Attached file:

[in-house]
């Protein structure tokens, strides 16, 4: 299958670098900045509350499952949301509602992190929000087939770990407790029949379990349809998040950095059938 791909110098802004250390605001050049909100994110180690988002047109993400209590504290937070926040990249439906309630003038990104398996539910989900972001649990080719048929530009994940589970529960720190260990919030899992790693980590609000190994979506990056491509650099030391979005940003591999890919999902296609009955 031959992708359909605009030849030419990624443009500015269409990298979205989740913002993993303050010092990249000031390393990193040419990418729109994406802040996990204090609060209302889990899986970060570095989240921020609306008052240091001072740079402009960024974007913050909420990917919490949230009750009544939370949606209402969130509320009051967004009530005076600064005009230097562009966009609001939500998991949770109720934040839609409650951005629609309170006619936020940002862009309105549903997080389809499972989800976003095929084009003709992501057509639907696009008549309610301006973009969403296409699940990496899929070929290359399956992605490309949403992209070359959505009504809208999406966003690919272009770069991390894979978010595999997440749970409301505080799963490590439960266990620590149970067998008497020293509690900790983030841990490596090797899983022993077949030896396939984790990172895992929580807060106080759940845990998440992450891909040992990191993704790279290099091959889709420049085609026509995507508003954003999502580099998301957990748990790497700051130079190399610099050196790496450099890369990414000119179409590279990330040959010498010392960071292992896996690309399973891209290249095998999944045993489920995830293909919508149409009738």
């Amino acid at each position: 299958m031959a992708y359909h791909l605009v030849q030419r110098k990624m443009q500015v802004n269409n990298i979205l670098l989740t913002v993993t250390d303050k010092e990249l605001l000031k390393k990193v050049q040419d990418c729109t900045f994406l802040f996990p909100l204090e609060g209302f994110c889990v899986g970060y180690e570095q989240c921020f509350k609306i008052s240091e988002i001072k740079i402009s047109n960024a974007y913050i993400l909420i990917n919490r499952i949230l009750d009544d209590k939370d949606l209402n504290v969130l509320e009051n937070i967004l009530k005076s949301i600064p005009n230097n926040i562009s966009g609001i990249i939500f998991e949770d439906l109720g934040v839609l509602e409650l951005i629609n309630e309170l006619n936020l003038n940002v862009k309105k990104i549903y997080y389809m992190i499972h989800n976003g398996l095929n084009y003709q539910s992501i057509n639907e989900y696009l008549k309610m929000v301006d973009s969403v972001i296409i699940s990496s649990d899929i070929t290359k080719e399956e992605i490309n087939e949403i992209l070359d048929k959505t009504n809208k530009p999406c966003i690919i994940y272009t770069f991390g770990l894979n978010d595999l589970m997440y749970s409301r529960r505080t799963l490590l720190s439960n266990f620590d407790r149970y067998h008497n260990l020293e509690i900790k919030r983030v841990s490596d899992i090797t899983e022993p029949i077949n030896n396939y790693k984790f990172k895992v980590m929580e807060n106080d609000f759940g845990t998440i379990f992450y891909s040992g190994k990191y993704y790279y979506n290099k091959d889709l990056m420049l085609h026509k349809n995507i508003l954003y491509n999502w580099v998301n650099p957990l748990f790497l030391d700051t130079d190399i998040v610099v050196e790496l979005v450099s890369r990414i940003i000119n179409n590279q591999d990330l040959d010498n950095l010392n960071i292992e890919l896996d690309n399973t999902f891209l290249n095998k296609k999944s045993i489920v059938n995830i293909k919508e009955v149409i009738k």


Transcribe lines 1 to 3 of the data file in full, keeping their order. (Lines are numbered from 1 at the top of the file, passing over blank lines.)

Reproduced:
[in-house]
């Protein structure tokens, strides 16, 4: 299958670098900045509350499952949301509602992190929000087939770990407790029949379990349809998040950095059938 791909110098802004250390605001050049909100994110180690988002047109993400209590504290937070926040990249439906309630003038990104398996539910989900972001649990080719048929530009994940589970529960720190260990919030899992790693980590609000190994979506990056491509650099030391979005940003591999890919999902296609009955 031959992708359909605009030849030419990624443009500015269409990298979205989740913002993993303050010092990249000031390393990193040419990418729109994406802040996990204090609060209302889990899986970060570095989240921020609306008052240091001072740079402009960024974007913050909420990917919490949230009750009544939370949606209402969130509320009051967004009530005076600064005009230097562009966009609001939500998991949770109720934040839609409650951005629609309170006619936020940002862009309105549903997080389809499972989800976003095929084009003709992501057509639907696009008549309610301006973009969403296409699940990496899929070929290359399956992605490309949403992209070359959505009504809208999406966003690919272009770069991390894979978010595999997440749970409301505080799963490590439960266990620590149970067998008497020293509690900790983030841990490596090797899983022993077949030896396939984790990172895992929580807060106080759940845990998440992450891909040992990191993704790279290099091959889709420049085609026509995507508003954003999502580099998301957990748990790497700051130079190399610099050196790496450099890369990414000119179409590279990330040959010498010392960071292992896996690309399973891209290249095998999944045993489920995830293909919508149409009738």
């Amino acid at each position: 299958m031959a992708y359909h791909l605009v030849q030419r110098k990624m443009q500015v802004n269409n990298i979205l670098l989740t913002v993993t250390d303050k010092e990249l605001l000031k390393k990193v050049q040419d990418c729109t900045f994406l802040f996990p909100l204090e609060g209302f994110c889990v899986g970060y180690e570095q989240c921020f509350k609306i008052s240091e988002i001072k740079i402009s047109n960024a974007y913050i993400l909420i990917n919490r499952i949230l009750d009544d209590k939370d949606l209402n504290v969130l509320e009051n937070i967004l009530k005076s949301i600064p005009n230097n926040i562009s966009g609001i990249i939500f998991e949770d439906l109720g934040v839609l509602e409650l951005i629609n309630e309170l006619n936020l003038n940002v862009k309105k990104i549903y997080y389809m992190i499972h989800n976003g398996l095929n084009y003709q539910s992501i057509n639907e989900y696009l008549k309610m929000v301006d973009s969403v972001i296409i699940s990496s649990d899929i070929t290359k080719e399956e992605i490309n087939e949403i992209l070359d048929k959505t009504n809208k530009p999406c966003i690919i994940y272009t770069f991390g770990l894979n978010d595999l589970m997440y749970s409301r529960r505080t799963l490590l720190s439960n266990f620590d407790r149970y067998h008497n260990l020293e509690i900790k919030r983030v841990s490596d899992i090797t899983e022993p029949i077949n030896n396939y790693k984790f990172k895992v980590m929580e807060n106080d609000f759940g845990t998440i379990f992450y891909s040992g190994k990191y993704y790279y979506n290099k091959d889709l990056m420049l085609h026509k349809n995507i508003l954003y491509n999502w580099v998301n650099p957990l748990f790497l030391d700051t130079d190399i998040v610099v050196e790496l979005v450099s890369r990414i940003i000119n179409n590279q591999d990330l040959d010498n950095l010392n960071i292992e890919l896996d690309n399973t999902f891209l290249n095998k296609k999944s045993i489920v059938n995830i293909k919508e009955v149409i009738k």